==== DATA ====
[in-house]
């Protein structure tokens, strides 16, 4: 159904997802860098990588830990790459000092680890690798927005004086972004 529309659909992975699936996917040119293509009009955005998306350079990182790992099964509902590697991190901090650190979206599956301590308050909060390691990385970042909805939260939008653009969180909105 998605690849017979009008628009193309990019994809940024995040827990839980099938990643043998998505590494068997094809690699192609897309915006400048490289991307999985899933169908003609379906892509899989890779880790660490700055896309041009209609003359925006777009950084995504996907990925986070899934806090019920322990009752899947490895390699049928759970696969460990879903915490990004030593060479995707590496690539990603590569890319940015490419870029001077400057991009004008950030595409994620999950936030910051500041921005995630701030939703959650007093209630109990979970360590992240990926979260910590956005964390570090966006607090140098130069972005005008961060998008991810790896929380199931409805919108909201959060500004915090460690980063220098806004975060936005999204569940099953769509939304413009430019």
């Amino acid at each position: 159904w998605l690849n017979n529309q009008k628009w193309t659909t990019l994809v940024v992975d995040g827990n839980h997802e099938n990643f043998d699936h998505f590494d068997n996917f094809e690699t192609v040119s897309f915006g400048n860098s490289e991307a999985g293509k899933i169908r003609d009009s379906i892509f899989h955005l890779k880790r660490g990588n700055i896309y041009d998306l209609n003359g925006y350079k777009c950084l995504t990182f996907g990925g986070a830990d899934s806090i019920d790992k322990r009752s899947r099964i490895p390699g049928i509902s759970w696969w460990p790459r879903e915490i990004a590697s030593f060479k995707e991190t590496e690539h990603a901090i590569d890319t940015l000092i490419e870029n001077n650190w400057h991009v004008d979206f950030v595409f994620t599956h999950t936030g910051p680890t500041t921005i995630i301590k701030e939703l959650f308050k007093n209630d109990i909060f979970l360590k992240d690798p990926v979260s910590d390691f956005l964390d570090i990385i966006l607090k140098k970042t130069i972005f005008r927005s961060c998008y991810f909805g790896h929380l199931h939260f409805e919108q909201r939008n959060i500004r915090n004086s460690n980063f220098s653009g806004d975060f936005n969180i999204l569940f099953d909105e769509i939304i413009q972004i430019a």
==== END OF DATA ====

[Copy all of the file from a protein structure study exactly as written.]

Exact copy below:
[in-house]
């Protein structure tokens, strides 16, 4: 159904997802860098990588830990790459000092680890690798927005004086972004 529309659909992975699936996917040119293509009009955005998306350079990182790992099964509902590697991190901090650190979206599956301590308050909060390691990385970042909805939260939008653009969180909105 998605690849017979009008628009193309990019994809940024995040827990839980099938990643043998998505590494068997094809690699192609897309915006400048490289991307999985899933169908003609379906892509899989890779880790660490700055896309041009209609003359925006777009950084995504996907990925986070899934806090019920322990009752899947490895390699049928759970696969460990879903915490990004030593060479995707590496690539990603590569890319940015490419870029001077400057991009004008950030595409994620999950936030910051500041921005995630701030939703959650007093209630109990979970360590992240990926979260910590956005964390570090966006607090140098130069972005005008961060998008991810790896929380199931409805919108909201959060500004915090460690980063220098806004975060936005999204569940099953769509939304413009430019």
């Amino acid at each position: 159904w998605l690849n017979n529309q009008k628009w193309t659909t990019l994809v940024v992975d995040g827990n839980h997802e099938n990643f043998d699936h998505f590494d068997n996917f094809e690699t192609v040119s897309f915006g400048n860098s490289e991307a999985g293509k899933i169908r003609d009009s379906i892509f899989h955005l890779k880790r660490g990588n700055i896309y041009d998306l209609n003359g925006y350079k777009c950084l995504t990182f996907g990925g986070a830990d899934s806090i019920d790992k322990r009752s899947r099964i490895p390699g049928i509902s759970w696969w460990p790459r879903e915490i990004a590697s030593f060479k995707e991190t590496e690539h990603a901090i590569d890319t940015l000092i490419e870029n001077n650190w400057h991009v004008d979206f950030v595409f994620t599956h999950t936030g910051p680890t500041t921005i995630i301590k701030e939703l959650f308050k007093n209630d109990i909060f979970l360590k992240d690798p990926v979260s910590d390691f956005l964390d570090i990385i966006l607090k140098k970042t130069i972005f005008r927005s961060c998008y991810f909805g790896h929380l199931h939260f409805e919108q909201r939008n959060i500004r915090n004086s460690n980063f220098s653009g806004d975060f936005n969180i999204l569940f099953d909105e769509i939304i413009q972004i430019a």